In “Behind the Shady World of Marketing Junk Food to Children,” Jill Richardson reveals that one out of every three visits to fast food eateries is the direct result of parents being nagged beyond endurance. Apparently, that’s all part of the master plan:
Marketers use sophisticated child psychology to help children leverage ‘pester power,’ effectively nagging their parents to buy them the desired item (and often playing on parents’ guilt for not having enough time to spend with their children).
When a certain type of person is targeted by marketing, the assumption is that the person is a potential customer, with money in his or her pocket, and a perfect right to spend it on anything he or she pleases. That may be true of older children, i.e. teenagers who work, but where little kids are concerned, it’s not appropriate. Small children are not qualified to be customers (although they are world-class consumers). Few parents would turn an eight-year-old loose in the mall with all the birthday money.
Advertising relies on the psychological manipulation of common human drives and fears. Actually, while the pitch is expressed in 10 million different ways, all advertising boils down to: “This will make you feel better.”
However, when the target is a minor child who probably does not control the family budget, additional methods must be employed. The advertiser must convince a third party — the child — to convince the customer to buy. It’s marketing by proxy, selling-once-removed. First, the easy part: the kid gets the “This will make you feel better…” message. Second, the kid also needs to get the message, “… so go ahead and make your parents’ life an unrelenting hell until they buy it for you.”
Now it’s the child’s job to sell a product: the product called “Buy this for me.” The selling point is, “This will make you feel better, because I’ll create misery until you buy me this thing.” Awareness of all this is built into kiddie advertising, and it’s the kind of thing the Campaign for a Commercial-Free Childhood wants to stop. Children don’t understand the persuasive intentions of advertising (that is, when they can even tell it apart from the alleged programs, of which a large number are basically ads.) Children don’t understand that they’re what is known in the con-artist trade as “marks.”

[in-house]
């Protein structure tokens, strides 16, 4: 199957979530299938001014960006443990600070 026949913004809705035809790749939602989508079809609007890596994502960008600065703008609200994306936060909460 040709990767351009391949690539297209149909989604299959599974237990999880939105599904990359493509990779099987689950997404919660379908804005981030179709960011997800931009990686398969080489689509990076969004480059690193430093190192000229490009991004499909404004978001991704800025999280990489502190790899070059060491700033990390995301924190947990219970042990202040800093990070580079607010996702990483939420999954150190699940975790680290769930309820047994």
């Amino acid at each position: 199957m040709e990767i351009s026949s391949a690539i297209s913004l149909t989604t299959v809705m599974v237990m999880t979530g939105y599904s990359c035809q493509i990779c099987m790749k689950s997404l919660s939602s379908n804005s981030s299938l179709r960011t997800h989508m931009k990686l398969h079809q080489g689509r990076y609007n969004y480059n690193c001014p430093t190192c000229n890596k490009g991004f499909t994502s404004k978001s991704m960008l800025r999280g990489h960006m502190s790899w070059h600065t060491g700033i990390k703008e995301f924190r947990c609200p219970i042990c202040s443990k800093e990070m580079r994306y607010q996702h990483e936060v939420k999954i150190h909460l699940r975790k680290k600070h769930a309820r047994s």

In her very comprehensive Alternet article, Richardson also speaks of the deep links that people form with their favorite food companies. Any hint of criticism directed toward the products a person identifies with can imperil that person’s sense of emotional security. And that’s understandable. First, they tell us there is no Santa, then they tell us that our beloved food corporations do not have our best interests at heart. It’s all too much.
Richardson tells of a young girl who turns up her nose at her father’s cooking, and the dad is a chef trained by the Culinary Institute of America. The child wants junk food, and not just any junk food. This eight-year-old’s sense of brand loyalty is so ingrained, only one junk food eatery will do, and only certain items.
Kids have wacky eating habits. All parents know this, and there is nothing wrong with encouraging autonomy in the young. Ideally, we’d like to allow them their fads and irrational dislikes, but it would be great if that independence could be kept within bounds. For instance, this notion: “The kid isn’t eating carrots this week, but at least he’s eating cabbage. He’ll probably get back around to carrots.” That kind of conflict we can live with.
Sadly, in the real world, almost all children can get their hands on stuff that we would prefer they not eat. The aforementioned chef has banned television from his home, to no avail. His little girl is also hooked on the restaurant chain’s child-oriented website, which offers an irresistible assortment of bells and whistles.
Your responses and feedback are welcome!
Source: “Behind the Shady World of Marketing Junk Food to Children,” Alternet.org, 03/23/10
Image by rsgranne, used under its Creative Commons license.